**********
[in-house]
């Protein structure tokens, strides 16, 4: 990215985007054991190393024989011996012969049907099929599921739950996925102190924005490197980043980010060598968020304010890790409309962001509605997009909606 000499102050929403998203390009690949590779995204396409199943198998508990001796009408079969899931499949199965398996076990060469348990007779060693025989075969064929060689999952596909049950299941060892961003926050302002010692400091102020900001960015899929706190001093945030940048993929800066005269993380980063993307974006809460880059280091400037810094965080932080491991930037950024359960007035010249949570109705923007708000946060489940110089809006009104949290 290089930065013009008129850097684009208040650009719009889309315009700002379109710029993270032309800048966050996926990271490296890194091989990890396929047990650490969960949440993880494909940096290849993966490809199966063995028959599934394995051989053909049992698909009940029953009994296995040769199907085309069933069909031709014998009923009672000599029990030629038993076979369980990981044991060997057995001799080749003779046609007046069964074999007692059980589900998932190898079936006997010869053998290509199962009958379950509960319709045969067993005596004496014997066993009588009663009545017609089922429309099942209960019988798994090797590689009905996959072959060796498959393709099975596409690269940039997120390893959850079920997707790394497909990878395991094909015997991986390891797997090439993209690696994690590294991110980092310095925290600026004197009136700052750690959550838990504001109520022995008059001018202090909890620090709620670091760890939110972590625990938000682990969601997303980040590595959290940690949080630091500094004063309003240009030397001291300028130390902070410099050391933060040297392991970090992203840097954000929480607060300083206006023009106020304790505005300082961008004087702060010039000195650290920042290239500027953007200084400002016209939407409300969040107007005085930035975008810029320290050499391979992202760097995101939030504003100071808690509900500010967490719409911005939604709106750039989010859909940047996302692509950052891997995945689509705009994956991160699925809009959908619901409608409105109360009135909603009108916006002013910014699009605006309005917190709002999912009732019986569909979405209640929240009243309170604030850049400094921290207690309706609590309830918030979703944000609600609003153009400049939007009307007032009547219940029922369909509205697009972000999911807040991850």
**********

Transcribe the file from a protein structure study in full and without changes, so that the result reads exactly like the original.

[in-house]
């Protein structure tokens, strides 16, 4: 990215985007054991190393024989011996012969049907099929599921739950996925102190924005490197980043980010060598968020304010890790409309962001509605997009909606 000499102050929403998203390009690949590779995204396409199943198998508990001796009408079969899931499949199965398996076990060469348990007779060693025989075969064929060689999952596909049950299941060892961003926050302002010692400091102020900001960015899929706190001093945030940048993929800066005269993380980063993307974006809460880059280091400037810094965080932080491991930037950024359960007035010249949570109705923007708000946060489940110089809006009104949290 290089930065013009008129850097684009208040650009719009889309315009700002379109710029993270032309800048966050996926990271490296890194091989990890396929047990650490969960949440993880494909940096290849993966490809199966063995028959599934394995051989053909049992698909009940029953009994296995040769199907085309069933069909031709014998009923009672000599029990030629038993076979369980990981044991060997057995001799080749003779046609007046069964074999007692059980589900998932190898079936006997010869053998290509199962009958379950509960319709045969067993005596004496014997066993009588009663009545017609089922429309099942209960019988798994090797590689009905996959072959060796498959393709099975596409690269940039997120390893959850079920997707790394497909990878395991094909015997991986390891797997090439993209690696994690590294991110980092310095925290600026004197009136700052750690959550838990504001109520022995008059001018202090909890620090709620670091760890939110972590625990938000682990969601997303980040590595959290940690949080630091500094004063309003240009030397001291300028130390902070410099050391933060040297392991970090992203840097954000929480607060300083206006023009106020304790505005300082961008004087702060010039000195650290920042290239500027953007200084400002016209939407409300969040107007005085930035975008810029320290050499391979992202760097995101939030504003100071808690509900500010967490719409911005939604709106750039989010859909940047996302692509950052891997995945689509705009994956991160699925809009959908619901409608409105109360009135909603009108916006002013910014699009605006309005917190709002999912009732019986569909979405209640929240009243309170604030850049400094921290207690309706609590309830918030979703944000609600609003153009400049939007009307007032009547219940029922369909509205697009972000999911807040991850």